Your iPhone Is Making You a Zombie (Cell, 2016)

Cell_PosterIn a lot of ways, Cell is an update of George Romero’s Dawn of the Dead.  King has replaced the mall full of zombies as the representation of mindless consumption with modern technology.  Specifically Cell phones.

Clay Riddell is a graphic novelist who is returning home to his estranged wife and son after after a year away pursuing his dream of selling a graphic novel.  After arriving home, he is talking to his wife and son when his cell phone dies.  He calls them back on an airport pay phone, but suddenly, everything is interrupted by a high pitch noise being emitted from cell phones.  People start frothing at the mouth and then start attacking everyone around them.

Clay tries to avoid being attacked, making his way down to the subways, where he finds several survivors.  He learns the subways train is shut down due to the emergency, and tries to convince everyone to make a run in the tunnels. Only two people, Tom (the train conductor) and another young man join him.  They are attacked in the tunnels and make their way to the surface, with Clay and Tom making it out alive.  They make it to Tom’s apartment, where they run into a young woman named Alice.  One of Clay’s neighbors, she is shaken as she has had to kill her mother to save herself. They proceed to make their way across the the state as  they meet various survivors and try and avoid the zombies.

Like the book, the source of the “zombie” (these are not actual zombies, the individuals are alive) infection is cell phones.  And like the book, the actual source is never revealed.  The movie tries to explain the infection in general terms, though never going as far as King’s original novel. The infected in the book are slowly mutated, opening their minds to new abilities, such as levitation.  The movie includes the notion of the hive mind, with Clay realizing they can see where people are through the eyes of any of the “zombies”. And early on, Stacy Keach’s headmaster suggests it is a new stage of evolution.  The infected “sleep” at night, which the sole remaining student Jordan suggests that the people are having their brains “updated” with new programming.

Clay’s goal is to locate his son, and the intelligence behind the infected use this to draw him out.  For reasons that are never clear, it is implied that Clay is important to the infected, which ends up being undermined by the end of the film.

King adapted his novel as far back as 2009, and had help from Adam Alleca (screenwriter of the Last House on the Left remake). The film’s largest change is the ending.  The book had a sad, but emotionally engaging ending.  King states he took a lot of crap for the book’s ending and so he changed it for the film.  Here, King opts for an ending more depressing than the Mist.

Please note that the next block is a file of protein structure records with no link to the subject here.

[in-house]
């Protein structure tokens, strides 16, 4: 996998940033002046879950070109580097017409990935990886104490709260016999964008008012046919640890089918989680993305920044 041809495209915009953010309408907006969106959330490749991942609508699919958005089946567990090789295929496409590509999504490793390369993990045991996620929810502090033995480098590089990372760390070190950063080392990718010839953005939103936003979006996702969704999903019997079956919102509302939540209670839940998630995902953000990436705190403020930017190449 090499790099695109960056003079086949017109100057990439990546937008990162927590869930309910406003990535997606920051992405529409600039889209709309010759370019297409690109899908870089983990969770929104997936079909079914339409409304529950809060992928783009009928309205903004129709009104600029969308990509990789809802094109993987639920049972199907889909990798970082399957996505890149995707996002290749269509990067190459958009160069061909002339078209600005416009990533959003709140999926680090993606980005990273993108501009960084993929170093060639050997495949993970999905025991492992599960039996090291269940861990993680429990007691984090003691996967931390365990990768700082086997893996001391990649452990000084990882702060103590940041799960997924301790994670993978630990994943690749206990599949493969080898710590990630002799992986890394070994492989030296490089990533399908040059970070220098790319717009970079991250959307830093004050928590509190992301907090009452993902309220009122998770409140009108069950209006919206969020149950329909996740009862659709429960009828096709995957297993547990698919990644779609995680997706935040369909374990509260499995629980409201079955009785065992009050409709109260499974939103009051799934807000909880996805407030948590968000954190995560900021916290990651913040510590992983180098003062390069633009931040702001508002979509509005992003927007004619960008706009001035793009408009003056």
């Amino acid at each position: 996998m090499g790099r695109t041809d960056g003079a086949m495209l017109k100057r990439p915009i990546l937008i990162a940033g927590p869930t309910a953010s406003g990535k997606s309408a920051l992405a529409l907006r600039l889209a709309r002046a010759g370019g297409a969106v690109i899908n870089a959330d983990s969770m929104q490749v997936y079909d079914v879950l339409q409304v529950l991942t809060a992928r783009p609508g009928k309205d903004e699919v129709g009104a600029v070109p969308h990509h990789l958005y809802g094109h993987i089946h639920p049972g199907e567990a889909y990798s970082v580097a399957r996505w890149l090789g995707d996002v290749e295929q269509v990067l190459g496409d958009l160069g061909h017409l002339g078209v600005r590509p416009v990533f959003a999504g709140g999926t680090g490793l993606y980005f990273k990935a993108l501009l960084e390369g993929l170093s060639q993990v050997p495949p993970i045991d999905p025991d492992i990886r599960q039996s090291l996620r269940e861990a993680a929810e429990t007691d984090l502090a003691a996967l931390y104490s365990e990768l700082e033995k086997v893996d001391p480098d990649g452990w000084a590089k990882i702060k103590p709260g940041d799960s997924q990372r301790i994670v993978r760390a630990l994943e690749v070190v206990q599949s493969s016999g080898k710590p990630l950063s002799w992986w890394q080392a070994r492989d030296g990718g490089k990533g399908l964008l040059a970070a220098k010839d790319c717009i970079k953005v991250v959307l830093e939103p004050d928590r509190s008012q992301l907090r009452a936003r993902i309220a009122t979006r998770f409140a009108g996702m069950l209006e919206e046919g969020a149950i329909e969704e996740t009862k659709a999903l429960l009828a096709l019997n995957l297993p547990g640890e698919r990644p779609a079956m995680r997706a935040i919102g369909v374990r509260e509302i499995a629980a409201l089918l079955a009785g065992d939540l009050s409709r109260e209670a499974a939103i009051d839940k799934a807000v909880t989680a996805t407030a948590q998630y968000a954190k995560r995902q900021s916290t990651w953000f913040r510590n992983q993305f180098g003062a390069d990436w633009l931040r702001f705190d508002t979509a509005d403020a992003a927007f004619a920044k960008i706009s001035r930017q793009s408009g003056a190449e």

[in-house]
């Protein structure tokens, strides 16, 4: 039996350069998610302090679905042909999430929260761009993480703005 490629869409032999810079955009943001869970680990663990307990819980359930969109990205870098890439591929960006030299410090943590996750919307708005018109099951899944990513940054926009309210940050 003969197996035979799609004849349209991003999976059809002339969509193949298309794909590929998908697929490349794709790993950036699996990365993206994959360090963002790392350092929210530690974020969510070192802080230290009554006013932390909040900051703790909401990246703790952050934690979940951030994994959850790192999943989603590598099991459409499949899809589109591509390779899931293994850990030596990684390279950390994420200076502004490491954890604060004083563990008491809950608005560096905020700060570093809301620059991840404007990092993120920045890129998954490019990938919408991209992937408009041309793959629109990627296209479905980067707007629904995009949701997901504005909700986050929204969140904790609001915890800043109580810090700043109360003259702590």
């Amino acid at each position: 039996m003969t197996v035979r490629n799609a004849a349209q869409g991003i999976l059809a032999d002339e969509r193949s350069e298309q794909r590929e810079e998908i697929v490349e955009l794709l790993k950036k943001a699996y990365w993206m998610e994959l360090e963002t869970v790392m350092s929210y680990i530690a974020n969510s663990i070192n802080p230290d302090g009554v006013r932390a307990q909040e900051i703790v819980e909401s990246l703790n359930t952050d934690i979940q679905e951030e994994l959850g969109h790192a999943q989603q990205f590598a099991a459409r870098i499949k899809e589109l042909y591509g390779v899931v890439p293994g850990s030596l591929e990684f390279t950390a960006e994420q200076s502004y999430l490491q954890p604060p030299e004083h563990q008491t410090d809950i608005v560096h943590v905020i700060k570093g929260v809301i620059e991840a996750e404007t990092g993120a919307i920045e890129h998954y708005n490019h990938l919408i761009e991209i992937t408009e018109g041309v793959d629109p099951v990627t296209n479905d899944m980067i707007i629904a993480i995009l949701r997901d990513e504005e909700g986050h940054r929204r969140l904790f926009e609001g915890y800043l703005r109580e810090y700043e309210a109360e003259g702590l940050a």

This was a film I was excited to see.  I recall when I read the book thinking the beginning would make the most intense twenty minutes of a movie.  And yet, somehow, the film feels like it downplays the terror of the opening events.

The film often fails to create tension. And both of the film’s big event moments are dragged down by uninspired digital visuals.

That said, the performances are good.  Samuel L. Jackson’s Tom is one of his quieter performances.  This is not the loud and brash stock Samuel L. Jackson performance (which is usually pretty darn enjoyable). And John Cusack tends to be able to make characters who do lousy things (like walk out on his wife and kid to chase comic book dreams) still come across as sympathetic.  He becomes more and more desperate, making some pretty terrible choices. Isabelle Fuhrman (Orphan) is strong as Alice. Anthony Reynolds turns in a terrific manic performance as a Ray, a man so disturbed by his dreams, he has avoided sleep for days.

But unfortunately, none of these save Cell from being a mediocre adaption of a Stephen King novel. Sure, this is not Sleepwalkers or Maximum Overdrive…but those films are almost so awful that they become amusing.  Cell is just pretty average.

 

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